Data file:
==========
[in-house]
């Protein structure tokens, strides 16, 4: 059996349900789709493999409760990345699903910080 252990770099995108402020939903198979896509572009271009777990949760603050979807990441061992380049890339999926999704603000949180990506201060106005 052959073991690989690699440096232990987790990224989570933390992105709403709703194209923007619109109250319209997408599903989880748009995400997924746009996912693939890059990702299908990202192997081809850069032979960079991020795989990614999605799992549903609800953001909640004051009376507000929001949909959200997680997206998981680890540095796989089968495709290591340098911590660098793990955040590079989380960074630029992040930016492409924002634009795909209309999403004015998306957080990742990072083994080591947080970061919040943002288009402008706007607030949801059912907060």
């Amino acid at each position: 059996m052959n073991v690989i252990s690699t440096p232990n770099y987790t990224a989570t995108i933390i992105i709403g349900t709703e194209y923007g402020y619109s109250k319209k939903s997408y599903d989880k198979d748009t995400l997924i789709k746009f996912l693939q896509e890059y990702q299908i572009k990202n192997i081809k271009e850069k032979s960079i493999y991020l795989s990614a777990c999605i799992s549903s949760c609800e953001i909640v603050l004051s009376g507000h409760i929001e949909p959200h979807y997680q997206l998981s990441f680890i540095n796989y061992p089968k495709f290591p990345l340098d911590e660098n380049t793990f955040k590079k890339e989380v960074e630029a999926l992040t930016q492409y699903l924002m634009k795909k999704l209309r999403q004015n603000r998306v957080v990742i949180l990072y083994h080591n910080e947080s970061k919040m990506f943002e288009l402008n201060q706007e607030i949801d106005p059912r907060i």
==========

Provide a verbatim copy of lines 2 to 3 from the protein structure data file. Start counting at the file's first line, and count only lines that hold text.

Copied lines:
């Protein structure tokens, strides 16, 4: 059996349900789709493999409760990345699903910080 252990770099995108402020939903198979896509572009271009777990949760603050979807990441061992380049890339999926999704603000949180990506201060106005 052959073991690989690699440096232990987790990224989570933390992105709403709703194209923007619109109250319209997408599903989880748009995400997924746009996912693939890059990702299908990202192997081809850069032979960079991020795989990614999605799992549903609800953001909640004051009376507000929001949909959200997680997206998981680890540095796989089968495709290591340098911590660098793990955040590079989380960074630029992040930016492409924002634009795909209309999403004015998306957080990742990072083994080591947080970061919040943002288009402008706007607030949801059912907060």
């Amino acid at each position: 059996m052959n073991v690989i252990s690699t440096p232990n770099y987790t990224a989570t995108i933390i992105i709403g349900t709703e194209y923007g402020y619109s109250k319209k939903s997408y599903d989880k198979d748009t995400l997924i789709k746009f996912l693939q896509e890059y990702q299908i572009k990202n192997i081809k271009e850069k032979s960079i493999y991020l795989s990614a777990c999605i799992s549903s949760c609800e953001i909640v603050l004051s009376g507000h409760i929001e949909p959200h979807y997680q997206l998981s990441f680890i540095n796989y061992p089968k495709f290591p990345l340098d911590e660098n380049t793990f955040k590079k890339e989380v960074e630029a999926l992040t930016q492409y699903l924002m634009k795909k999704l209309r999403q004015n603000r998306v957080v990742i949180l990072y083994h080591n910080e947080s970061k919040m990506f943002e288009l402008n201060q706007e607030i949801d106005p059912r907060i």